At least equally baffling is motive. Investigators have suggested Dr Ivins sent out the letters to test whether a vaccine he was preparing worked. "He may have been trying to create a scenario whereby people realised they would need to take the vaccine," one official said. Others, however, point out that the scientist must have known the acute danger in which he was placing people. In the days following Dr Ivin's death, several colleagues have publicly insisted he was incapable of doing such a thing.

Officials flatly rejected suggestions yesterday that agents had hounded Mr Ivins for years, creating a pressure that eventually led him to take his own life.

Start your day with The Independent, sign up for daily news emails
Have you tried new the Independent Digital Edition apps?
ebooksA celebration of British elections
Arts and Entertainment
Billie Piper as Brona in Penny Dreadful
tvReview: It’s business as usual in Victorian London. Let’s hope that changes as we get further into the new series spoiler alert
Life and Style
A nurse tends to a recovering patient on a general ward at The Queen Elizabeth Hospital in Birmingham
Arts and Entertainment
No Offence
tvReview: No Offence has characters who are larger than life and yet somehow completely true to life at the same time spoiler alert
Chuck Norris pictured in 1996
Arts and Entertainment
Sarah Lucas, I SCREAM DADDIO, Installation View, British Pavilion 2015
artWhy Sarah Lucas is the perfect choice to represent British art at the Venice Biennale
A voter placing a ballot paper in the box at a polling station
Arts and Entertainment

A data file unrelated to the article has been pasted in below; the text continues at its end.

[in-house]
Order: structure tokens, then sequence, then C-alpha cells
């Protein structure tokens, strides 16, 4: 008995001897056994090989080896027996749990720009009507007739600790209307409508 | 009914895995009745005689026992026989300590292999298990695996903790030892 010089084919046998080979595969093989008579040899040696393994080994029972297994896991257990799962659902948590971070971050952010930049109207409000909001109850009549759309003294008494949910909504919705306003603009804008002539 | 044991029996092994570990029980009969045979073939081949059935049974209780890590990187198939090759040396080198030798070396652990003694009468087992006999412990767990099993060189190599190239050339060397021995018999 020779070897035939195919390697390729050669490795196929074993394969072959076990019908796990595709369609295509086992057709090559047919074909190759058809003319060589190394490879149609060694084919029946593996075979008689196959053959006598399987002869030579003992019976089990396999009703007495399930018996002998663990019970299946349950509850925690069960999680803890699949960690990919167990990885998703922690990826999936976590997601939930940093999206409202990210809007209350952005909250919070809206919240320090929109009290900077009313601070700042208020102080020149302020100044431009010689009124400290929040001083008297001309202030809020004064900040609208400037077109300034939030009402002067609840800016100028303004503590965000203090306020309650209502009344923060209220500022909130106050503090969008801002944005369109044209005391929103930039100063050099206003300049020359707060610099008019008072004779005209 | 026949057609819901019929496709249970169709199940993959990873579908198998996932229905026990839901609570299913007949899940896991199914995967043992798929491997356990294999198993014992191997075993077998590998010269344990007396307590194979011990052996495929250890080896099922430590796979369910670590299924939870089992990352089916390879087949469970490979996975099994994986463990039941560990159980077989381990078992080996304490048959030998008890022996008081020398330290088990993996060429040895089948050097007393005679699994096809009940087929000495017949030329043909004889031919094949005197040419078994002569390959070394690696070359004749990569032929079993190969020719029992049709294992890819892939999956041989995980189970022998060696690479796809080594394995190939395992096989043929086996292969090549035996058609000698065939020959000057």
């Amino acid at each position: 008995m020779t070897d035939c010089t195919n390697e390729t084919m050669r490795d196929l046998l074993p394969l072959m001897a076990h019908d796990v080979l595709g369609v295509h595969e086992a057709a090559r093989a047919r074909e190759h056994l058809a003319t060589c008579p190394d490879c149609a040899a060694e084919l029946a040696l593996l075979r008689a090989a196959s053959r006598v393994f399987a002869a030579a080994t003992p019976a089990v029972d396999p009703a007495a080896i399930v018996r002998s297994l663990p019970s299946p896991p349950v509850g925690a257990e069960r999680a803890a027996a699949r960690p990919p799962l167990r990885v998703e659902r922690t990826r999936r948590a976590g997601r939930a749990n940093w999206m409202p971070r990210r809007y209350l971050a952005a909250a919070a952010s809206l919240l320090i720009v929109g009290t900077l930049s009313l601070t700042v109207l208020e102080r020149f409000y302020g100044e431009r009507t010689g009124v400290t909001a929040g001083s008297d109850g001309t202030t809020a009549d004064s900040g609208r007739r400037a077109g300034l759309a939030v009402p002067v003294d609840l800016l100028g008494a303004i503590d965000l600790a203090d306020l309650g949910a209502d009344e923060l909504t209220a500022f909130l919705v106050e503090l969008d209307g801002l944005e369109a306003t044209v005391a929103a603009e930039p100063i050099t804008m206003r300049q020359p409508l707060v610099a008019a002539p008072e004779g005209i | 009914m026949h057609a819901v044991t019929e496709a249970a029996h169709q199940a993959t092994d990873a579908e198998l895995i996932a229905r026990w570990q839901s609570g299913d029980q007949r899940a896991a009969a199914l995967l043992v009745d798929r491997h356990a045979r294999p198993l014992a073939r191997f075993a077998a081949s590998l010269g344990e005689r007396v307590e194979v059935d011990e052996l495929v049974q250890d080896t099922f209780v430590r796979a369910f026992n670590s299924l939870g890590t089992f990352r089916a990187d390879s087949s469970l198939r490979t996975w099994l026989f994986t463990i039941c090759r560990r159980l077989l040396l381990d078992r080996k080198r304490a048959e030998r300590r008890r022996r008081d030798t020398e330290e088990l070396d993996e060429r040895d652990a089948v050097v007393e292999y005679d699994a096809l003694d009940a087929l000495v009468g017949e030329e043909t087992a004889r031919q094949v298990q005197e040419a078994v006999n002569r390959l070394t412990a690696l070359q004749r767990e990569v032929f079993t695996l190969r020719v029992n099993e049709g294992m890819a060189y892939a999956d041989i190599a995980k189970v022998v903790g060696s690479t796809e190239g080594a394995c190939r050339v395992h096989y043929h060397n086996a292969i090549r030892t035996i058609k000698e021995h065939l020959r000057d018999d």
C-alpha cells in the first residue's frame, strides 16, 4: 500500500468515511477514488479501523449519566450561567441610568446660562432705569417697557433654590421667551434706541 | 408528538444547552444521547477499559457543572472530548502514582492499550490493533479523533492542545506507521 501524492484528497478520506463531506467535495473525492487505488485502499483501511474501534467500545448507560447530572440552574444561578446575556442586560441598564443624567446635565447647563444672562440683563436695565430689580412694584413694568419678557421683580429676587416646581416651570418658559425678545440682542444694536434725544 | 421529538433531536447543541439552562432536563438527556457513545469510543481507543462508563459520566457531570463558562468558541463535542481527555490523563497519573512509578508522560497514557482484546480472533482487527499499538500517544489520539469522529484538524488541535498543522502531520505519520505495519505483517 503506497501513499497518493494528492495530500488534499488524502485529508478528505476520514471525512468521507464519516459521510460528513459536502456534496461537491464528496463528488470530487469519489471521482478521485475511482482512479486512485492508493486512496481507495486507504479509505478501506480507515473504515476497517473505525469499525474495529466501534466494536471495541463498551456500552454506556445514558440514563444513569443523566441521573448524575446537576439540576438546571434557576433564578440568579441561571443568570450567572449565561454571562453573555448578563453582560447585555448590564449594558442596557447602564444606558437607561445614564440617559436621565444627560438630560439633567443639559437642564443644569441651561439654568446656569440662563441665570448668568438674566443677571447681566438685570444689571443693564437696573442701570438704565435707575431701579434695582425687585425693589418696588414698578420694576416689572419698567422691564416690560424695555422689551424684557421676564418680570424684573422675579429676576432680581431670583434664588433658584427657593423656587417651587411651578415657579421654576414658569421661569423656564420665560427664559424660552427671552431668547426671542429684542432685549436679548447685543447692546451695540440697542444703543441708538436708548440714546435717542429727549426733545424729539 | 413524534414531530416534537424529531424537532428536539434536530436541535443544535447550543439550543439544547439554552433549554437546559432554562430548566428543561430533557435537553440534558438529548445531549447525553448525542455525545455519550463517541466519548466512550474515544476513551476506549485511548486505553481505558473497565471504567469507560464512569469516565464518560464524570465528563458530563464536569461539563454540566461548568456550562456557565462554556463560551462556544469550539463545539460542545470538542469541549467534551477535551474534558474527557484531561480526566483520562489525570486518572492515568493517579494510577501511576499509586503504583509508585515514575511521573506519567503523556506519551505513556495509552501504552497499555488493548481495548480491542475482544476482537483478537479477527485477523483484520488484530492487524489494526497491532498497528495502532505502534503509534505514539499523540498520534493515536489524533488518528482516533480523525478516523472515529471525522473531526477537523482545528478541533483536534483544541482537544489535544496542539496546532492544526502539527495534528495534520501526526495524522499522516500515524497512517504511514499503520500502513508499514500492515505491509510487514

The Queen (Kristin Scott Thomas) in The Audience
theatreReview: Stephen Daldry's direction is crisp in perfectly-timed revival
  • Get to the point
Latest stories from i100
Have you tried new the Independent Digital Edition apps?
Independent Dating

By clicking 'Search' you
are agreeing to our
Terms of Use.

iJobs Job Widget
iJobs General

SThree: Trainee Recruitment Consultant - Dublin

£13676.46 - £16411.61 per annum + OTE: SThree: SThree Trainee Recruitment Cons...

Ashdown Group: Marketing or Business Graduate Opportunity - Norwich - £22,000

£18000 - £22000 per annum + training: Ashdown Group: Business and Marketing Gr...

SThree: Trainee Recruitment Consultant

£20000 - £25000 per annum + Commission: SThree: Are you great at building rela...

Ashdown Group: Database Analyst - Birmingham - £22,000 plus benefits

£20000 - £22000 per annum + excellent benefits: Ashdown Group: Application Sup...

Day In a Page

General Election 2015: Ed Miliband's unlikely journey from hapless geek to heart-throb

Miliband's unlikely journey from hapless geek to heart-throb

He was meant to be Labour's biggest handicap - but has become almost an asset
General Election 2015: A guide to the smaller parties, from the the National Health Action Party to the Church of the Militant Elvis Party